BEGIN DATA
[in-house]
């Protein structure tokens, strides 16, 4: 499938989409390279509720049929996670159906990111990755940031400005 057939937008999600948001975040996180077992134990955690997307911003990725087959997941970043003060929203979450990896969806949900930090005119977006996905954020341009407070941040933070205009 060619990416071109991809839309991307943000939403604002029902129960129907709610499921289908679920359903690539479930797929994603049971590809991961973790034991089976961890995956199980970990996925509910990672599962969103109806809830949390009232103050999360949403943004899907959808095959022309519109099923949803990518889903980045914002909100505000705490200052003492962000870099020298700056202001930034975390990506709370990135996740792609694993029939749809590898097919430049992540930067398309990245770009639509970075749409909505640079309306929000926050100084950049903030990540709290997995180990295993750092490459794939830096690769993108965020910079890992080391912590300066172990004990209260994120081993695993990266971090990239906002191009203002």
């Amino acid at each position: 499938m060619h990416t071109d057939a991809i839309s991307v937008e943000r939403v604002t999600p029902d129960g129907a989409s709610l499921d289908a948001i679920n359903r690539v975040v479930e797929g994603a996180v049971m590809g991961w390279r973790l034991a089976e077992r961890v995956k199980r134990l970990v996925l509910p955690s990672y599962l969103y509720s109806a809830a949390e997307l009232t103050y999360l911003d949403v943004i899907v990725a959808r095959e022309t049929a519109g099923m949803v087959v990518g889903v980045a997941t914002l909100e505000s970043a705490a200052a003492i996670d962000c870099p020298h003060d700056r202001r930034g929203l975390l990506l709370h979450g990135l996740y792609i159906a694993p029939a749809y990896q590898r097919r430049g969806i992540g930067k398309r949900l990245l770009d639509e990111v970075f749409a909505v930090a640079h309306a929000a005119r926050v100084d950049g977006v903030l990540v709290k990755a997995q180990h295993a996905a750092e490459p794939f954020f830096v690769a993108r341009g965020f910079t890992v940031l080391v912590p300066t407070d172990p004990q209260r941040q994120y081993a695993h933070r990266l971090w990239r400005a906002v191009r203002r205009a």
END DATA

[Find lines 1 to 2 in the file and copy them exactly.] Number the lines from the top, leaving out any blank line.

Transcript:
[in-house]
């Protein structure tokens, strides 16, 4: 499938989409390279509720049929996670159906990111990755940031400005 057939937008999600948001975040996180077992134990955690997307911003990725087959997941970043003060929203979450990896969806949900930090005119977006996905954020341009407070941040933070205009 060619990416071109991809839309991307943000939403604002029902129960129907709610499921289908679920359903690539479930797929994603049971590809991961973790034991089976961890995956199980970990996925509910990672599962969103109806809830949390009232103050999360949403943004899907959808095959022309519109099923949803990518889903980045914002909100505000705490200052003492962000870099020298700056202001930034975390990506709370990135996740792609694993029939749809590898097919430049992540930067398309990245770009639509970075749409909505640079309306929000926050100084950049903030990540709290997995180990295993750092490459794939830096690769993108965020910079890992080391912590300066172990004990209260994120081993695993990266971090990239906002191009203002």